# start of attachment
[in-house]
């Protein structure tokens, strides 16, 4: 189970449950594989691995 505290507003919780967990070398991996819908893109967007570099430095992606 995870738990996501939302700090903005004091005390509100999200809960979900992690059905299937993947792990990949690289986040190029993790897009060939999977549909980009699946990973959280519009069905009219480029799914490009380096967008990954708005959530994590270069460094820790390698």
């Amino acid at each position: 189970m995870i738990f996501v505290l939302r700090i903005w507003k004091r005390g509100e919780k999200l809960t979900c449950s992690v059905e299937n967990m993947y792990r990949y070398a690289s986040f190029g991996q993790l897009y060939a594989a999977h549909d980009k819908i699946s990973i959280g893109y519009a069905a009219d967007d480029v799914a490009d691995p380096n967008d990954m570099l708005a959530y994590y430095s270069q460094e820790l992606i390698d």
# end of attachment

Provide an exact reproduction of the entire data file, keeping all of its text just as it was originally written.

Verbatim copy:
[in-house]
């Protein structure tokens, strides 16, 4: 189970449950594989691995 505290507003919780967990070398991996819908893109967007570099430095992606 995870738990996501939302700090903005004091005390509100999200809960979900992690059905299937993947792990990949690289986040190029993790897009060939999977549909980009699946990973959280519009069905009219480029799914490009380096967008990954708005959530994590270069460094820790390698």
């Amino acid at each position: 189970m995870i738990f996501v505290l939302r700090i903005w507003k004091r005390g509100e919780k999200l809960t979900c449950s992690v059905e299937n967990m993947y792990r990949y070398a690289s986040f190029g991996q993790l897009y060939a594989a999977h549909d980009k819908i699946s990973i959280g893109y519009a069905a009219d967007d480029v799914a490009d691995p380096n967008d990954m570099l708005a959530y994590y430095s270069q460094e820790l992606i390698d």